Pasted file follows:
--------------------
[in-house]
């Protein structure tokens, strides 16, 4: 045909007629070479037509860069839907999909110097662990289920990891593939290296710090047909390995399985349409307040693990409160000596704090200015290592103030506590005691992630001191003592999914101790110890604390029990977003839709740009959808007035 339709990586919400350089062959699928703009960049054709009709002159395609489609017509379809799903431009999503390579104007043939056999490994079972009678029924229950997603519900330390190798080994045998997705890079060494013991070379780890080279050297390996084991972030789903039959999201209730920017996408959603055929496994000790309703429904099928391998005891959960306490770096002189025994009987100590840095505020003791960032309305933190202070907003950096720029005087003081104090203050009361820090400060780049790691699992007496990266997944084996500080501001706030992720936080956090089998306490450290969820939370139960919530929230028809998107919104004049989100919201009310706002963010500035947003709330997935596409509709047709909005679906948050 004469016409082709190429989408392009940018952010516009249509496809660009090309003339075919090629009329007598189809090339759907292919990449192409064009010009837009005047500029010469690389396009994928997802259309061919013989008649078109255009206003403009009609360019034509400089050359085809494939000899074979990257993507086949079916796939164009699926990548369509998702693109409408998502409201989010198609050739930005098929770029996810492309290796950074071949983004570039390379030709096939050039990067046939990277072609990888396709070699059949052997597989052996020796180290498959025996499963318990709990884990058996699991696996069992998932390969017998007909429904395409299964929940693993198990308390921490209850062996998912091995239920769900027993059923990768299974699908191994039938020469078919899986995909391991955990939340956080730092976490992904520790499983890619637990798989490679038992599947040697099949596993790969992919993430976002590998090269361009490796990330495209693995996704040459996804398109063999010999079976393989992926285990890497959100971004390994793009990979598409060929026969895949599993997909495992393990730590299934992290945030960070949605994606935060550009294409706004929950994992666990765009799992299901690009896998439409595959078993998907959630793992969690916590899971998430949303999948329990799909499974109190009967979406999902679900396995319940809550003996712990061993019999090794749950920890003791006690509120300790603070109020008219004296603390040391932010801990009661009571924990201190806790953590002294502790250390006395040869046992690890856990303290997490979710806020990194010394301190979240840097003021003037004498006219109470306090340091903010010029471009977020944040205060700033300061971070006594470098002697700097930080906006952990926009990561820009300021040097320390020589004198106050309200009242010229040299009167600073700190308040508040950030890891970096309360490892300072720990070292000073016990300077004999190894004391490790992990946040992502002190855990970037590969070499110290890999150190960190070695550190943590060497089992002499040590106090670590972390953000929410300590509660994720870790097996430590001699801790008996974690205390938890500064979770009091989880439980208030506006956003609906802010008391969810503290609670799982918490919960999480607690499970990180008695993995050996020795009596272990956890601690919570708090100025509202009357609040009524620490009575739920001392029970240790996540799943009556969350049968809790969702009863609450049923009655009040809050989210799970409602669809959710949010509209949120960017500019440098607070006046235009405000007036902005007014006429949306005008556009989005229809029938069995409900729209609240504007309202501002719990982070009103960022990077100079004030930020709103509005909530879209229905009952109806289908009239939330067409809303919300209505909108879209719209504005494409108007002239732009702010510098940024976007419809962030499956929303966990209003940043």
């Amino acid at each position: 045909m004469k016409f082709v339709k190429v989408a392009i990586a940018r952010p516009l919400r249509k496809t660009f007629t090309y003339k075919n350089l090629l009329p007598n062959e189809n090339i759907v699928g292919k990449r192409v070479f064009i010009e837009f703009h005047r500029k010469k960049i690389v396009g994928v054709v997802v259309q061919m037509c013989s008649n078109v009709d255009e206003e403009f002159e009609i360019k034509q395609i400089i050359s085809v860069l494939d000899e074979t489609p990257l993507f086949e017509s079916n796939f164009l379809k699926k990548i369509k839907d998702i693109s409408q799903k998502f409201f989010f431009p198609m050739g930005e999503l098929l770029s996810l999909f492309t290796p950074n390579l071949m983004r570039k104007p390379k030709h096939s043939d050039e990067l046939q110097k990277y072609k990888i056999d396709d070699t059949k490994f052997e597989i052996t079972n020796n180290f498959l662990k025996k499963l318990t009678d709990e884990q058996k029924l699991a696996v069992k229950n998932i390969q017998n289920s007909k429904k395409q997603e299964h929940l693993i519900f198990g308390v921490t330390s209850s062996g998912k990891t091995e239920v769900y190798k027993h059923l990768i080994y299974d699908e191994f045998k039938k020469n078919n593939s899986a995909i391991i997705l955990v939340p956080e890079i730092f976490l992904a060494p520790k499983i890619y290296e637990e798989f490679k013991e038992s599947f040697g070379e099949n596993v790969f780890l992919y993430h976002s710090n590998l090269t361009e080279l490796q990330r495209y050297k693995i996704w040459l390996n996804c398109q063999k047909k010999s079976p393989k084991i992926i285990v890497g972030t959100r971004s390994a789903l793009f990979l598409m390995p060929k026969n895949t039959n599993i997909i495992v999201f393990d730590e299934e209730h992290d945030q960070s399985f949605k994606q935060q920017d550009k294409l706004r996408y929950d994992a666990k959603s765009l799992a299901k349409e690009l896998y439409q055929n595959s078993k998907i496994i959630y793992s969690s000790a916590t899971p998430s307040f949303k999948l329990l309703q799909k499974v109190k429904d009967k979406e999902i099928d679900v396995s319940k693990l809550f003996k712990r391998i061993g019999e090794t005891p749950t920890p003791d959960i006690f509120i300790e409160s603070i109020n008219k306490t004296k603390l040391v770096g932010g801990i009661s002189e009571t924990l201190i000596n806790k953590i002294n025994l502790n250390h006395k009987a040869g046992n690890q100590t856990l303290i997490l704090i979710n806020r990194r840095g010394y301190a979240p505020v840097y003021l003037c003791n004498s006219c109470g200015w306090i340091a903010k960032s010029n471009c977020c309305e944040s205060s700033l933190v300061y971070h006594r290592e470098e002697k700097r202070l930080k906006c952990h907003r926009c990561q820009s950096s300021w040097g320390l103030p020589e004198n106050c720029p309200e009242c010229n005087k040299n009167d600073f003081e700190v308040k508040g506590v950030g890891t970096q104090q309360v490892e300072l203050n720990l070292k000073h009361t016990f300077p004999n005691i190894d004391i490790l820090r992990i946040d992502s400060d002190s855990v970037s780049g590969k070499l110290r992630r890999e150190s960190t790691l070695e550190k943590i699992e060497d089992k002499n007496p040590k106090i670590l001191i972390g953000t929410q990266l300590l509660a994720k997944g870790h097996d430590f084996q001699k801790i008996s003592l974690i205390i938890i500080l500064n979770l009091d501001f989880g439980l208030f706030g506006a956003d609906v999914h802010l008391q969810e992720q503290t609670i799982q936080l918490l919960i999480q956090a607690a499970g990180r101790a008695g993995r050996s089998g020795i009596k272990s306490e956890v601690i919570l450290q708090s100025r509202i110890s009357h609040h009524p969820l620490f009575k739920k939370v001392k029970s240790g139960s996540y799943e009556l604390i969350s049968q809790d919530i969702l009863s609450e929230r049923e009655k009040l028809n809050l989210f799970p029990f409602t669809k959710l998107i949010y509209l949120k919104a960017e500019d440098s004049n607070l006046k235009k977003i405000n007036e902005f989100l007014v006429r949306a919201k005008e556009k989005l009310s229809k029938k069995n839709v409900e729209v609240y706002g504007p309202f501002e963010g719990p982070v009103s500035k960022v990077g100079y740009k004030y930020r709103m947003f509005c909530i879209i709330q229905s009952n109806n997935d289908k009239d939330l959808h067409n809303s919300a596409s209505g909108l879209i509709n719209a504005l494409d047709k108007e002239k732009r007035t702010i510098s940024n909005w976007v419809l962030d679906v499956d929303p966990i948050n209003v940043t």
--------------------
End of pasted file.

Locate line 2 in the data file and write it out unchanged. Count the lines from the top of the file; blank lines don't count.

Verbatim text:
């Protein structure tokens, strides 16, 4: 045909007629070479037509860069839907999909110097662990289920990891593939290296710090047909390995399985349409307040693990409160000596704090200015290592103030506590005691992630001191003592999914101790110890604390029990977003839709740009959808007035 339709990586919400350089062959699928703009960049054709009709002159395609489609017509379809799903431009999503390579104007043939056999490994079972009678029924229950997603519900330390190798080994045998997705890079060494013991070379780890080279050297390996084991972030789903039959999201209730920017996408959603055929496994000790309703429904099928391998005891959960306490770096002189025994009987100590840095505020003791960032309305933190202070907003950096720029005087003081104090203050009361820090400060780049790691699992007496990266997944084996500080501001706030992720936080956090089998306490450290969820939370139960919530929230028809998107919104004049989100919201009310706002963010500035947003709330997935596409509709047709909005679906948050 004469016409082709190429989408392009940018952010516009249509496809660009090309003339075919090629009329007598189809090339759907292919990449192409064009010009837009005047500029010469690389396009994928997802259309061919013989008649078109255009206003403009009609360019034509400089050359085809494939000899074979990257993507086949079916796939164009699926990548369509998702693109409408998502409201989010198609050739930005098929770029996810492309290796950074071949983004570039390379030709096939050039990067046939990277072609990888396709070699059949052997597989052996020796180290498959025996499963318990709990884990058996699991696996069992998932390969017998007909429904395409299964929940693993198990308390921490209850062996998912091995239920769900027993059923990768299974699908191994039938020469078919899986995909391991955990939340956080730092976490992904520790499983890619637990798989490679038992599947040697099949596993790969992919993430976002590998090269361009490796990330495209693995996704040459996804398109063999010999079976393989992926285990890497959100971004390994793009990979598409060929026969895949599993997909495992393990730590299934992290945030960070949605994606935060550009294409706004929950994992666990765009799992299901690009896998439409595959078993998907959630793992969690916590899971998430949303999948329990799909499974109190009967979406999902679900396995319940809550003996712990061993019999090794749950920890003791006690509120300790603070109020008219004296603390040391932010801990009661009571924990201190806790953590002294502790250390006395040869046992690890856990303290997490979710806020990194010394301190979240840097003021003037004498006219109470306090340091903010010029471009977020944040205060700033300061971070006594470098002697700097930080906006952990926009990561820009300021040097320390020589004198106050309200009242010229040299009167600073700190308040508040950030890891970096309360490892300072720990070292000073016990300077004999190894004391490790992990946040992502002190855990970037590969070499110290890999150190960190070695550190943590060497089992002499040590106090670590972390953000929410300590509660994720870790097996430590001699801790008996974690205390938890500064979770009091989880439980208030506006956003609906802010008391969810503290609670799982918490919960999480607690499970990180008695993995050996020795009596272990956890601690919570708090100025509202009357609040009524620490009575739920001392029970240790996540799943009556969350049968809790969702009863609450049923009655009040809050989210799970409602669809959710949010509209949120960017500019440098607070006046235009405000007036902005007014006429949306005008556009989005229809029938069995409900729209609240504007309202501002719990982070009103960022990077100079004030930020709103509005909530879209229905009952109806289908009239939330067409809303919300209505909108879209719209504005494409108007002239732009702010510098940024976007419809962030499956929303966990209003940043």